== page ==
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Industrial robot sales in India have reached a new record with 4,945 units installed in 2021, according to the International Federation of Robotics (IFR). This is a 54% increase compared to 2020 when 3,215 units were installed.
India now ranks tenth in the world in annual installations, according to the IFR. The country’s largest robotics customer is the automotive industry, which operated 31% of the country’s industrial robots in 2021.
“India is one of the world’s fastest-growing industrial economies,” Marina Bill, President of the International Federation of Robotics, said. “Within five years, the operational stock of industrial robots has more than doubled, to reach 33,220 units in 2021. This corresponds to an average annual growth rate of 16% since 2016.”
Within India’s automotive industry, installations more than doubled to 1,547 units in 2021, a 108% increase. Robot density, which measures the number of industrial robots per 10,000 workers, reached 148 in 2021.
Other significant robot buyers in India in 2021 include the metal industry, which installed 308 units, a 9% decrease from 2020, the rubber and plastics industry with 246 units, up 27%, and the electrical and electronics industry with 215 units, up 98%.
While India doesn’t rank in the top ten in robot density in the world, that could change within the next decade. In 2010, China’s automotive robot density hit 131 units per 10,000 workers, and in 2021 it had grown to 772 units.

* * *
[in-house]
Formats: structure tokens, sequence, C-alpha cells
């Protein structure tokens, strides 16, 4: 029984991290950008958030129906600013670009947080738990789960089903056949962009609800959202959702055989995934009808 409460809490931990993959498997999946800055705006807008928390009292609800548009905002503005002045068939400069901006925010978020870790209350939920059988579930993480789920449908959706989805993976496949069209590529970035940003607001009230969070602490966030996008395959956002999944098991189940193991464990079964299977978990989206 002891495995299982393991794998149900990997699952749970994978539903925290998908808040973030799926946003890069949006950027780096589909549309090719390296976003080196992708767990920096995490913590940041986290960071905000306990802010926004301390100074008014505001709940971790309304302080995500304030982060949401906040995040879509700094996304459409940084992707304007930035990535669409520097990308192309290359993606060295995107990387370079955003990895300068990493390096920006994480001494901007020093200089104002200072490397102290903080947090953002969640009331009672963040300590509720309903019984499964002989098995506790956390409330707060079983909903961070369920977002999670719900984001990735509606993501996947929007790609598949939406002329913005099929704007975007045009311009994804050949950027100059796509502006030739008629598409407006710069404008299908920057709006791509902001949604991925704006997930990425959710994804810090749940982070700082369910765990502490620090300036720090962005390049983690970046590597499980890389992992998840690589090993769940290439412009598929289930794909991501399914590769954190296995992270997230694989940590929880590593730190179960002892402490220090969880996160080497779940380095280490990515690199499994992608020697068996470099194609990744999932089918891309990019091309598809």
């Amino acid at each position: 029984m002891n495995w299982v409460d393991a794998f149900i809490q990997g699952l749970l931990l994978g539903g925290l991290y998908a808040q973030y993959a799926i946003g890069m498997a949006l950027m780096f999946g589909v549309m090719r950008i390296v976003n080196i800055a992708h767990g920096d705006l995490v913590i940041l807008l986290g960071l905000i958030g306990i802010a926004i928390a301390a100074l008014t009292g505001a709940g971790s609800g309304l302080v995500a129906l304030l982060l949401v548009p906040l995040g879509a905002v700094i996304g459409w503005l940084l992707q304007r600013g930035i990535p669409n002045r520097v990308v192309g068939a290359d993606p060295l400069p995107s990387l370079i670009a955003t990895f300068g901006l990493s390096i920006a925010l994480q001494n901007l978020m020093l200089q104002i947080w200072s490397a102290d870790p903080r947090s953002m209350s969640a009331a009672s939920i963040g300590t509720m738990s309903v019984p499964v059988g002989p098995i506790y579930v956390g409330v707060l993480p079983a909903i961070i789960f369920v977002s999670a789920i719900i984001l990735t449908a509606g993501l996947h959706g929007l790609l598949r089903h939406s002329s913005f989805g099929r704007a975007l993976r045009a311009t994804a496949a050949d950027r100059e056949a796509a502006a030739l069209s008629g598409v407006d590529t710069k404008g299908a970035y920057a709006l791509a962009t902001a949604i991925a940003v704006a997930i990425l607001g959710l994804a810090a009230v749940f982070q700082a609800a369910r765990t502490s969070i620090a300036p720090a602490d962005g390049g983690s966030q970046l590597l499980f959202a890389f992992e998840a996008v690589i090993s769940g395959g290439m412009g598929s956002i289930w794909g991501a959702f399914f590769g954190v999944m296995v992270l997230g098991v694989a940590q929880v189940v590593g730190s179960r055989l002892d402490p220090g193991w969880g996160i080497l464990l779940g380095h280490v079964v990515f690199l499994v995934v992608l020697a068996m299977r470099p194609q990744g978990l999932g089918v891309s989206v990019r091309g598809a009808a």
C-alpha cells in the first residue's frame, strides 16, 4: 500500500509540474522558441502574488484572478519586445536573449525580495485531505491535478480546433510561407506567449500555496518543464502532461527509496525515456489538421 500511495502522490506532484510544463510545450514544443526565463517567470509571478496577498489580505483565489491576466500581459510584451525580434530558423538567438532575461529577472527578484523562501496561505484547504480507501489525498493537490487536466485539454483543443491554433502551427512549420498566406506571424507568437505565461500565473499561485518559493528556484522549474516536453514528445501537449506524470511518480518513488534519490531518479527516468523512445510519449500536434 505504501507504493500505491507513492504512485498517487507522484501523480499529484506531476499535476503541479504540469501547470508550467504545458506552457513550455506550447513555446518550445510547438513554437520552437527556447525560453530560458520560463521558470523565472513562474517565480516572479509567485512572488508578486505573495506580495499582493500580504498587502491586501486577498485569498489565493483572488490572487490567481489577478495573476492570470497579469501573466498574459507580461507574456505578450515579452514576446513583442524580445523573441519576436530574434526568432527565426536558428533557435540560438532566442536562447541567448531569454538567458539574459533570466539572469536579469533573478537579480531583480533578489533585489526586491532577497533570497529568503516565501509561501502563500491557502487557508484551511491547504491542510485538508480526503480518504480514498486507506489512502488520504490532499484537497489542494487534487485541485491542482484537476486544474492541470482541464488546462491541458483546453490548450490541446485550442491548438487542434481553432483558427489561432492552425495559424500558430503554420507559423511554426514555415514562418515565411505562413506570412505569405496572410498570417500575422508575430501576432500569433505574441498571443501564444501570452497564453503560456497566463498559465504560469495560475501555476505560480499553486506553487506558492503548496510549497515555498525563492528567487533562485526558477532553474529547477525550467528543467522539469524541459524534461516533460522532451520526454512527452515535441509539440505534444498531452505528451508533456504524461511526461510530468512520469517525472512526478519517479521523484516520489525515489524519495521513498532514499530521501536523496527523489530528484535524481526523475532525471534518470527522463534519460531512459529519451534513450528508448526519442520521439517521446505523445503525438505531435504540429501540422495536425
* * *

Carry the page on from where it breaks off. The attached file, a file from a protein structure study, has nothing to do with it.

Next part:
Now, China has a higher overall robot density than the United States and was the fifth most automated country worldwide in 2021.
The Indian government has taken measures to support the use of robotics in the country. The Production Linked Incentive (PLI) scheme, for example, set to run until 2025, subsidizes companies that create production capacity in India in robot customer industries like automotive, metal, pharmaceuticals, and food processing.
“As a result of the recent supply chain disruption, companies are rethinking their nearshoring strategies in Southeast Asia,” Bill said. “India has traditionally been a popular destination for nearshoring in the manufacturing segment. The Indian government wants the country to be considered for new diversification options such as friendshoring, which is partnering with countries that share similar values and interests.”
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